Inspired by Keri Smith's book "How to Be an Explorer of The World, Portable Life Museum" I am going to do a series of blog posts as an explorer collecting data in the world. Being an explorer totally fits in with trying to live a more creative life.
As a kid, did you ever daydream that you were an explorer? I certainly did and I still do. An explorer is, in their heart, a seriously curious person - a person who is always looking for new things to observe in the world.
Explorer's Diary, Entry No. 1
Quickly record 10 things that you did not notice before you sat down, about the place you are sitting right now.
1. Paint splatters on the wall.
2. Patterns of paint all over the protective tablecloth.
3. The shadows cast on the wall are blue.
4. I have a red olive oil can for brushes.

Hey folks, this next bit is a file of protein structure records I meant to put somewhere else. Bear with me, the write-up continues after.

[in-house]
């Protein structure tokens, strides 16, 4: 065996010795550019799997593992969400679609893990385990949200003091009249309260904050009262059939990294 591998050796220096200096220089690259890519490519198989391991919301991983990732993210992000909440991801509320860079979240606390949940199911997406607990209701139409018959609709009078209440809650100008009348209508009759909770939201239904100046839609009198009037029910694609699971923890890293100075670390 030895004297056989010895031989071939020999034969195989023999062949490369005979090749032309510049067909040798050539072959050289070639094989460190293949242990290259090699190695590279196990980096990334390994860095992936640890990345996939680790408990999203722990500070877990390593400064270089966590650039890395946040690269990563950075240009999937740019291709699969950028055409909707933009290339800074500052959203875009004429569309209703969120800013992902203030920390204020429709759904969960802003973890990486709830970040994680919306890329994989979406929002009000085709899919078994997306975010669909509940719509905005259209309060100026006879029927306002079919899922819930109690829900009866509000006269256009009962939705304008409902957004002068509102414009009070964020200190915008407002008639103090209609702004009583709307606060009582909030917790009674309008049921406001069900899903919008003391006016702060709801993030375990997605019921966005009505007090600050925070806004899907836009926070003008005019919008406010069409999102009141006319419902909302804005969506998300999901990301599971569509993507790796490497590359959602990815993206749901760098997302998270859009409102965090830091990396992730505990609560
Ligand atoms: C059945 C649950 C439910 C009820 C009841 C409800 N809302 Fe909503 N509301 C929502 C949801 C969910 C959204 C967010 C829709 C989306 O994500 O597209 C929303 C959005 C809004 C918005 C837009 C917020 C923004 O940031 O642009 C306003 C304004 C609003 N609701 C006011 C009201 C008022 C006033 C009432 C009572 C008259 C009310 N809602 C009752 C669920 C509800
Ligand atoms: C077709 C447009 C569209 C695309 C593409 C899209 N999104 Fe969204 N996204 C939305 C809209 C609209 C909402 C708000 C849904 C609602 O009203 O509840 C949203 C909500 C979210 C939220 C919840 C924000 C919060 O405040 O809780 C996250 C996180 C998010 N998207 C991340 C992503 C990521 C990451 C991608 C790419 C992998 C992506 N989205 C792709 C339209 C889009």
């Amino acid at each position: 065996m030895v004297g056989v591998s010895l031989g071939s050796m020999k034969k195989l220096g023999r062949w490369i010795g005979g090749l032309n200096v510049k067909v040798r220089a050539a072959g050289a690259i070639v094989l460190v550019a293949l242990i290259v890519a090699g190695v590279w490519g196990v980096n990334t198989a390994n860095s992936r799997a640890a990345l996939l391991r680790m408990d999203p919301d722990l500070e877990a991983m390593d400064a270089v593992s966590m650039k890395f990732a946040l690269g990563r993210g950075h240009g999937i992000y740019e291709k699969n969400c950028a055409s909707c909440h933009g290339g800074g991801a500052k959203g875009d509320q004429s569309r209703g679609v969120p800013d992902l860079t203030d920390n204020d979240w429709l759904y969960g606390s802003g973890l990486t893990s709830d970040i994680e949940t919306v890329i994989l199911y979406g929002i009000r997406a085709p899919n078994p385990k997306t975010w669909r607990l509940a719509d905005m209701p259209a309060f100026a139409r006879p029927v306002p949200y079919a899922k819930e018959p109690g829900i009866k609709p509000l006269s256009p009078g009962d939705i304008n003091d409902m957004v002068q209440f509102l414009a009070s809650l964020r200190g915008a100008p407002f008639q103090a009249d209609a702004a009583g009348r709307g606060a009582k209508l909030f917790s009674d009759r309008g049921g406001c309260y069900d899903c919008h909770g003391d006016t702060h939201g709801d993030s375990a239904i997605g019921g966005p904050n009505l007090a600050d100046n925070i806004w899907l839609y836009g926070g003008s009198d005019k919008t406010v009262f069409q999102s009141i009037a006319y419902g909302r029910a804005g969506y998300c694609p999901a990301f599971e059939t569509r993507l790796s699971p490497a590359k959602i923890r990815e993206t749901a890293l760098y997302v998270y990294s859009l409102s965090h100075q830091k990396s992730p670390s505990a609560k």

5. There is a small picture of my last dog, Fred, looking at me.
6. I have a little statue of Mother Mary who, instead of facing forward, is slightly turned left and facing me directly - spooky. (I actually have two images of the Madonna in front of me)
7. There are 34 images of birds in my direct sight line.
9. I have lots and lots and lots of brushes but I mostly use just 3.
10. There is a picture of my art accountability partner (Anne Barnes) smiling at me from my bulletin board...she is reminding me to hold us both accountable!
What good was this little exercise? As I pointedly looked around my space I felt so grateful for my surroundings. I love the things I have collected. I love all the bright colors and inspirational quotes. I love being reminded of special people! (BA & AB). Recognizing that all those things surround me was energizing.
Familiarity and habitual behavior can hide things in plain sight!
I challenge you to do this same exploration right now. Are you sitting at your desk at work? Are you sitting at home reading this on your phone? Stop what you are doing and really look at your surroundings. Make a quick note of 10 things you see. It just might change how you feel about your surroundings.
p.s. If you do this post your observations below.